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Switching to vegetarian keeps weight down

Posted by Tara Burner 0 comments

13 March 2006


LONDON – If you want to keep the weight down, switch to a meat-free
diet, scientists said on Tuesday.

Researchers, who studied the eating habits of 22,000 people over five
years, including meat eaters and vegetarians, found they all put on a
few kilos but meat eaters who changed to a vegetarian or vegan diet
gained the least.

“Contrary to current popular views that a diet low in carbohydrates
and high in protein keeps weight down, we found that the lowest
weight gain came in people with high intake of carbohydrates and low
intake of protein,” said Professor Tim Key.

The research compared weight gain among meat eaters, fish eaters,
vegetarians and vegans — who eat no animal products — and is
published in the International Journal of Obesity.

It showed that on average people gained 2 kilos (4.4 lb) over five
years. None of the volunteers was overweight.

“The weight gain was less in the vegans than in the meat-eaters and
somewhere in between in the other groups,” said Key, of Britain’s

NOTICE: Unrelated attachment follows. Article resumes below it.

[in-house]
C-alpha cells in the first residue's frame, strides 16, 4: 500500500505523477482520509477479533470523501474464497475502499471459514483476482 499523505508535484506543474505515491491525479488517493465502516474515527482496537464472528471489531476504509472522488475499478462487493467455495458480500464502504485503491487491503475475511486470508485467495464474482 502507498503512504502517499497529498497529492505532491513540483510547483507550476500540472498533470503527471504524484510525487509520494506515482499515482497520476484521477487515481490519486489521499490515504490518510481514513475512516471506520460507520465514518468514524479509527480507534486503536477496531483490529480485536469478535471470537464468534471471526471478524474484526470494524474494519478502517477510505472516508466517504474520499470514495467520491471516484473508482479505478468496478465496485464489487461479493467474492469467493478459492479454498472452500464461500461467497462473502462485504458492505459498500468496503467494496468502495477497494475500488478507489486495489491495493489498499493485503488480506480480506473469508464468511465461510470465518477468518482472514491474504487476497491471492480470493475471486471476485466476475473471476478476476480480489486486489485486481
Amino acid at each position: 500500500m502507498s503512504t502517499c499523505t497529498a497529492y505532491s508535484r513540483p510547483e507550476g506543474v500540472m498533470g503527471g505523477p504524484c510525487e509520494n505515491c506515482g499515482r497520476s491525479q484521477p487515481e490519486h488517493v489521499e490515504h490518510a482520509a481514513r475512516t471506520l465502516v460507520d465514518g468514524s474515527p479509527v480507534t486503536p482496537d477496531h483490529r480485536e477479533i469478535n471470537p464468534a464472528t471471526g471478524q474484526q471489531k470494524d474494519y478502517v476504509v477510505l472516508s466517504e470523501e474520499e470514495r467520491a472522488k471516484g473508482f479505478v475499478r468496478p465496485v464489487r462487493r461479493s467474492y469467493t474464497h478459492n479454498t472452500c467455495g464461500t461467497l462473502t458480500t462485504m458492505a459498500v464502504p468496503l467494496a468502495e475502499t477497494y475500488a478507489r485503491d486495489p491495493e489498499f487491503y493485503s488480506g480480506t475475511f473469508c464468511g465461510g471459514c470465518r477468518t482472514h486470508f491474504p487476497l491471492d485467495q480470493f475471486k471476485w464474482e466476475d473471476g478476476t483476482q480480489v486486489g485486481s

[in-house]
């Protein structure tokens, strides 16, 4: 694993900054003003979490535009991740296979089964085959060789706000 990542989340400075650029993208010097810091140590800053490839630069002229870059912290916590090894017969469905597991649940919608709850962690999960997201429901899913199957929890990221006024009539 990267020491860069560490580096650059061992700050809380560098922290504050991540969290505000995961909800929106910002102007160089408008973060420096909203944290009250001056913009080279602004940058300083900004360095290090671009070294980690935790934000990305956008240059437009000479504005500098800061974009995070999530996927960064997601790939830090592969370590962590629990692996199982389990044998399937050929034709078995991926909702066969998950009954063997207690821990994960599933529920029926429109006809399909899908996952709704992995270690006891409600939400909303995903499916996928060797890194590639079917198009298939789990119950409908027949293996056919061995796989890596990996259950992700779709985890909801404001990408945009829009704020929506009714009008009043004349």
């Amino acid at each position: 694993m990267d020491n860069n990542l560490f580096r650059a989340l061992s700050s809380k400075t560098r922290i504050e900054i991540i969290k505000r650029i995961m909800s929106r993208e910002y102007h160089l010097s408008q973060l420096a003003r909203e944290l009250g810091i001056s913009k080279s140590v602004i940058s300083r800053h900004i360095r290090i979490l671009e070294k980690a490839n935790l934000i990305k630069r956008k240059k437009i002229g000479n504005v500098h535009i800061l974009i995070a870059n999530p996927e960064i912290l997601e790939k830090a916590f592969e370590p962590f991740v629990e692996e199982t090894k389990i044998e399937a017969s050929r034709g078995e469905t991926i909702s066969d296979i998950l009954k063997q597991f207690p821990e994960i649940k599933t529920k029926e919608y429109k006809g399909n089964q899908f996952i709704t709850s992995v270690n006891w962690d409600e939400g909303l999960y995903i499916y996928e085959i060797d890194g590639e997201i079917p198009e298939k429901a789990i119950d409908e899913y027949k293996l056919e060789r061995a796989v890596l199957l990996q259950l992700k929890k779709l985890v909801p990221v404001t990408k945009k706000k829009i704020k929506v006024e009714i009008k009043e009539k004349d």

Cancer Research UK charity and the University of Oxford, who
conducted the study.

“The lowest weight gain was in people who changed their diet to eat
fewer animal products,” he told Reuters.

Key and his colleagues said exercise was another important factor in
controlling weight.

“The data also showed that people who became more physically active
during the five-year period gained less weight than people who did
very little exercise,” Key said.

The findings are from the British arm of EPIC (European Prospective
Investigation into Cancer and Nutrition), which is comparing the
diets of 500,000 people in 10 countries to discover how diet is
linked to cancer.

The EPIC study has already revealed that diabetics have three times
the normal risk of developing colorectal cancer, which kills more
than 490,000 people worldwide each year.

It also showed that diet is second only to tobacco, as a leading
cause of cancer, and, along with alcohol, is responsible for nearly a
third of cancer cases in developed countries.

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